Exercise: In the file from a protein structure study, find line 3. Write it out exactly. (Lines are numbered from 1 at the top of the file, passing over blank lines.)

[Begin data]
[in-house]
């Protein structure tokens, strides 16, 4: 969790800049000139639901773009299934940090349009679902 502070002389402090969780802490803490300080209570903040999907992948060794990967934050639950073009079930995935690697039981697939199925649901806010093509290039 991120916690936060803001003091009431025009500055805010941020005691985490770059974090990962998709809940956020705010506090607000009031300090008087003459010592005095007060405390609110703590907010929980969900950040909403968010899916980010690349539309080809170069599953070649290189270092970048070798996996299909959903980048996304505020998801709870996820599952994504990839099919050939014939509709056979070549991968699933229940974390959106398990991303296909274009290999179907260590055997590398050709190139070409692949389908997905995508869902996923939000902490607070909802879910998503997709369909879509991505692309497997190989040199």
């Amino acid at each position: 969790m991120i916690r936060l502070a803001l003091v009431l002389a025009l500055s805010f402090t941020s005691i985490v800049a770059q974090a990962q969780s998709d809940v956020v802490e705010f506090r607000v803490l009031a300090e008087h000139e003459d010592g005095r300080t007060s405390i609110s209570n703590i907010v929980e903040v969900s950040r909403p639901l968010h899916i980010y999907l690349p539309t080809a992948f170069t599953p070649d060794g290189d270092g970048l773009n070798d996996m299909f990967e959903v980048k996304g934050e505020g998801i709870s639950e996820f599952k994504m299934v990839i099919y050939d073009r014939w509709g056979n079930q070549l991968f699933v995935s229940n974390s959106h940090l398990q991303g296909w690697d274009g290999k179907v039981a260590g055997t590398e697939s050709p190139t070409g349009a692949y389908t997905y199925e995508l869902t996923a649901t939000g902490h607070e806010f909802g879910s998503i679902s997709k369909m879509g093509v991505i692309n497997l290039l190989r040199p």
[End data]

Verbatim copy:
């Amino acid at each position: 969790m991120i916690r936060l502070a803001l003091v009431l002389a025009l500055s805010f402090t941020s005691i985490v800049a770059q974090a990962q969780s998709d809940v956020v802490e705010f506090r607000v803490l009031a300090e008087h000139e003459d010592g005095r300080t007060s405390i609110s209570n703590i907010v929980e903040v969900s950040r909403p639901l968010h899916i980010y999907l690349p539309t080809a992948f170069t599953p070649d060794g290189d270092g970048l773009n070798d996996m299909f990967e959903v980048k996304g934050e505020g998801i709870s639950e996820f599952k994504m299934v990839i099919y050939d073009r014939w509709g056979n079930q070549l991968f699933v995935s229940n974390s959106h940090l398990q991303g296909w690697d274009g290999k179907v039981a260590g055997t590398e697939s050709p190139t070409g349009a692949y389908t997905y199925e995508l869902t996923a649901t939000g902490h607070e806010f909802g879910s998503i679902s997709k369909m879509g093509v991505i692309n497997l290039l190989r040199p």